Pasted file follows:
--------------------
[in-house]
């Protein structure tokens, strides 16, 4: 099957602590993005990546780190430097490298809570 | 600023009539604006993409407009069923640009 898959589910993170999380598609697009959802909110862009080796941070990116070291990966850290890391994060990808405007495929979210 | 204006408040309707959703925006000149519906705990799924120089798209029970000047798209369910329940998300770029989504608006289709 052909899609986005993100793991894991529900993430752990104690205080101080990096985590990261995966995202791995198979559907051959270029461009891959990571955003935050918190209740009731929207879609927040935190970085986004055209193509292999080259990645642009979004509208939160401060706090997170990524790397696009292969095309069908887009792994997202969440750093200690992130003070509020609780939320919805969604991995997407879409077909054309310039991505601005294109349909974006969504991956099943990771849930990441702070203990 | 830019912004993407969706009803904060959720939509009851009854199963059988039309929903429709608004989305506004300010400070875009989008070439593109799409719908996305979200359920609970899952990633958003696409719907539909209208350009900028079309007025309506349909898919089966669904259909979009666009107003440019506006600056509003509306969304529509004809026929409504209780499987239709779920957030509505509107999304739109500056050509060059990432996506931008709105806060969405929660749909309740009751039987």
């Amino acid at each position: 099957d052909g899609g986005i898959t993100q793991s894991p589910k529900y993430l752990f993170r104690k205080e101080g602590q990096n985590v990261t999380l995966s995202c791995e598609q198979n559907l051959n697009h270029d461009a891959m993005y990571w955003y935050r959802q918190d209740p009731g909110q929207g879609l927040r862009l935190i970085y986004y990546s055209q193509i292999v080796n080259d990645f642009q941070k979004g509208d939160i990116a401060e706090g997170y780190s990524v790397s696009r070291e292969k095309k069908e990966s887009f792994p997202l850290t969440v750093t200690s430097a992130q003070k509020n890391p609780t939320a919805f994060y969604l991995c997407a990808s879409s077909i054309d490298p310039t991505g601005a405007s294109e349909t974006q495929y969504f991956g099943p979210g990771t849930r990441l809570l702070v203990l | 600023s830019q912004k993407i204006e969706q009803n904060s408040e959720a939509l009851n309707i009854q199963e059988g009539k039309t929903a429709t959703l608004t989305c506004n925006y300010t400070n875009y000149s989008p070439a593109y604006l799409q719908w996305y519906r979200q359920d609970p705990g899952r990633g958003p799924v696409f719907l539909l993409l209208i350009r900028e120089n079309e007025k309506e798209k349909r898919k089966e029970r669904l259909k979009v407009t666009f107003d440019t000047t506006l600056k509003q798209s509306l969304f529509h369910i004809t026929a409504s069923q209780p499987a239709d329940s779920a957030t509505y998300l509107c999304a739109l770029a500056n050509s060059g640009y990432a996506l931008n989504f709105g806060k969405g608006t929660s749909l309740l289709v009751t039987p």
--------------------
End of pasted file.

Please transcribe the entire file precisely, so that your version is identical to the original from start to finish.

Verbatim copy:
[in-house]
């Protein structure tokens, strides 16, 4: 099957602590993005990546780190430097490298809570 | 600023009539604006993409407009069923640009 898959589910993170999380598609697009959802909110862009080796941070990116070291990966850290890391994060990808405007495929979210 | 204006408040309707959703925006000149519906705990799924120089798209029970000047798209369910329940998300770029989504608006289709 052909899609986005993100793991894991529900993430752990104690205080101080990096985590990261995966995202791995198979559907051959270029461009891959990571955003935050918190209740009731929207879609927040935190970085986004055209193509292999080259990645642009979004509208939160401060706090997170990524790397696009292969095309069908887009792994997202969440750093200690992130003070509020609780939320919805969604991995997407879409077909054309310039991505601005294109349909974006969504991956099943990771849930990441702070203990 | 830019912004993407969706009803904060959720939509009851009854199963059988039309929903429709608004989305506004300010400070875009989008070439593109799409719908996305979200359920609970899952990633958003696409719907539909209208350009900028079309007025309506349909898919089966669904259909979009666009107003440019506006600056509003509306969304529509004809026929409504209780499987239709779920957030509505509107999304739109500056050509060059990432996506931008709105806060969405929660749909309740009751039987």
């Amino acid at each position: 099957d052909g899609g986005i898959t993100q793991s894991p589910k529900y993430l752990f993170r104690k205080e101080g602590q990096n985590v990261t999380l995966s995202c791995e598609q198979n559907l051959n697009h270029d461009a891959m993005y990571w955003y935050r959802q918190d209740p009731g909110q929207g879609l927040r862009l935190i970085y986004y990546s055209q193509i292999v080796n080259d990645f642009q941070k979004g509208d939160i990116a401060e706090g997170y780190s990524v790397s696009r070291e292969k095309k069908e990966s887009f792994p997202l850290t969440v750093t200690s430097a992130q003070k509020n890391p609780t939320a919805f994060y969604l991995c997407a990808s879409s077909i054309d490298p310039t991505g601005a405007s294109e349909t974006q495929y969504f991956g099943p979210g990771t849930r990441l809570l702070v203990l | 600023s830019q912004k993407i204006e969706q009803n904060s408040e959720a939509l009851n309707i009854q199963e059988g009539k039309t929903a429709t959703l608004t989305c506004n925006y300010t400070n875009y000149s989008p070439a593109y604006l799409q719908w996305y519906r979200q359920d609970p705990g899952r990633g958003p799924v696409f719907l539909l993409l209208i350009r900028e120089n079309e007025k309506e798209k349909r898919k089966e029970r669904l259909k979009v407009t666009f107003d440019t000047t506006l600056k509003q798209s509306l969304f529509h369910i004809t026929a409504s069923q209780p499987a239709d329940s779920a957030t509505y998300l509107c999304a739109l770029a500056n050509s060059g640009y990432a996506l931008n989504f709105g806060k969405g608006t929660s749909l309740l289709v009751t039987p």